f Programme in Emerging Infectious Disease, Duke-NUS Medical School, Singapore

g Duke Global Health Institute, Duke University, Durham, North Carolina, USA

Nipah virus, a paramyxovirus related to Hendra virus, first emerged in Malaysia in 1998. Clinical presentation ranges from asymptomatic infection to fatal encephalitis. Malaysia has had no more cases since 1999, but outbreaks continue to occur in Bangladesh and India. In the Malaysia-Singapore outbreak, transmission occurred primarily through contact with pigs, whereas in Bangladesh and India, it is associated with ingestion of contaminated date palm sap and human-to-human transmission. Bats are the main reservoir for this virus, which can cause disease in humans and animals. There are currently no effective therapeutics, and supportive care and prevention are the mainstays of management.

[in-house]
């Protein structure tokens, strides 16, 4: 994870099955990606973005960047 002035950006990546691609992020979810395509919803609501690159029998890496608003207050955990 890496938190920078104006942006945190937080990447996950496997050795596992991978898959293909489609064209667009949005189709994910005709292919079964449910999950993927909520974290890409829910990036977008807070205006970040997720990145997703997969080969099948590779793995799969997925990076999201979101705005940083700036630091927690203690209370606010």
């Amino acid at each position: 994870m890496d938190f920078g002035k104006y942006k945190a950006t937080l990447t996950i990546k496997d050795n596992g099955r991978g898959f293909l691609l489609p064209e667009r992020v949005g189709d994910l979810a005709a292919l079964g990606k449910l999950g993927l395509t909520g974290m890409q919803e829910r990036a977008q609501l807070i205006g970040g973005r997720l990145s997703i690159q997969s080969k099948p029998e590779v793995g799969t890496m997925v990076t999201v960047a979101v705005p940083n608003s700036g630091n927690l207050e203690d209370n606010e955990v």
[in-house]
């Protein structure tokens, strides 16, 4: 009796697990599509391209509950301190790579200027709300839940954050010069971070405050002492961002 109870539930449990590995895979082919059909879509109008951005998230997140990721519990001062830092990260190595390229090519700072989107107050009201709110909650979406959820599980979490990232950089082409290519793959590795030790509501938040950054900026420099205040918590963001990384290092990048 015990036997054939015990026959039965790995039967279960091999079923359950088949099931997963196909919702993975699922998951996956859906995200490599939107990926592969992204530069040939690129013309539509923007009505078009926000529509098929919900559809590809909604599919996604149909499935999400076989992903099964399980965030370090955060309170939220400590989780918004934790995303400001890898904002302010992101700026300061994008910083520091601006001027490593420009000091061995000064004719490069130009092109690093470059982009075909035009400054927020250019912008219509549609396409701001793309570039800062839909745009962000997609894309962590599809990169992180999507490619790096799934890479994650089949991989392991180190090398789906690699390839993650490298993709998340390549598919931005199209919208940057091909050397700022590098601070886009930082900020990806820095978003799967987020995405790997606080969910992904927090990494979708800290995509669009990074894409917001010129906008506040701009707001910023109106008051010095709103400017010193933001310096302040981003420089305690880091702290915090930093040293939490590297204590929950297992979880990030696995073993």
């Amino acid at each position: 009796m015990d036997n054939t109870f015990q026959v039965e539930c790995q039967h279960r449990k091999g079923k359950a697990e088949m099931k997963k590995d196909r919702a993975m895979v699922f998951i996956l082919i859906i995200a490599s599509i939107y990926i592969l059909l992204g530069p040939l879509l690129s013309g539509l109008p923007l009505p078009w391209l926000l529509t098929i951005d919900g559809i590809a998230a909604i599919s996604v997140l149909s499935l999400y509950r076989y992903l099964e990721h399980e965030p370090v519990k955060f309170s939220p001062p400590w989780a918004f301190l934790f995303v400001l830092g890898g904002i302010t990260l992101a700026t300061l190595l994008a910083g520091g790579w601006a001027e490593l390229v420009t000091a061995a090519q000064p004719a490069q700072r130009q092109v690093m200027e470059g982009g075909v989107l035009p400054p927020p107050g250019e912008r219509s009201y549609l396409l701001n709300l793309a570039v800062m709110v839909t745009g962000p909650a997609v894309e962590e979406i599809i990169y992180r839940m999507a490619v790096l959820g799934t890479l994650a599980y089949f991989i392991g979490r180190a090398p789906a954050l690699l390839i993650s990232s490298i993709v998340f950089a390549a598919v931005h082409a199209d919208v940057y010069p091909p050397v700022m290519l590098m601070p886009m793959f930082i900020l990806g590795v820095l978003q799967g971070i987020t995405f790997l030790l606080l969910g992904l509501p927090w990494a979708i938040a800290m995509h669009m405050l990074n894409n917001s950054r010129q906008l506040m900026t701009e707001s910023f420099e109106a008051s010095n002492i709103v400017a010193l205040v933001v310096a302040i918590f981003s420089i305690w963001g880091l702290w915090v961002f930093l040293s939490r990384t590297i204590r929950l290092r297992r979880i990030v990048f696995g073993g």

abstract

http://jcm.asm.org/content/56/6/e01875-17.abstract?etoc

PDF

http://jcm.asm.org/content/56/6/e01875-17.full.pdf+html

May 28, 2018 at 9:32 am

Westward Spread of Highly Pathogenic Avian Influenza A(H7N9) Virus among Humans, China

Emerging Infectious Diseases June 2018 V.24 N.6   

Yang et al.

Beijing Normal University, Beijing, China (Q. Yang, X. Tong, H. Tian); Shaanxi Provincial Centre for Disease Control and Prevention, Xi’an, China (W. Shi, L. Zhang, Y. Xu, J. Xu, S. Li, F. Liu, P. Yu); Xianyang Centre for Disease Control and Prevention, Xianyang, China (J. Zhang); Baoji Centre for Disease Control and Prevention, Baoji, China (K. Hu); Xi’an Centre for Disease Control and Prevention, Xi’an (C. Ma); Chinese Center for Disease Control and Prevention, Beijing (X. Zhao, X. Li); Chinese Academy of Forestry, Beijing (G. Zhang); University of Oxford, Oxford, UK (O.G. Pybus)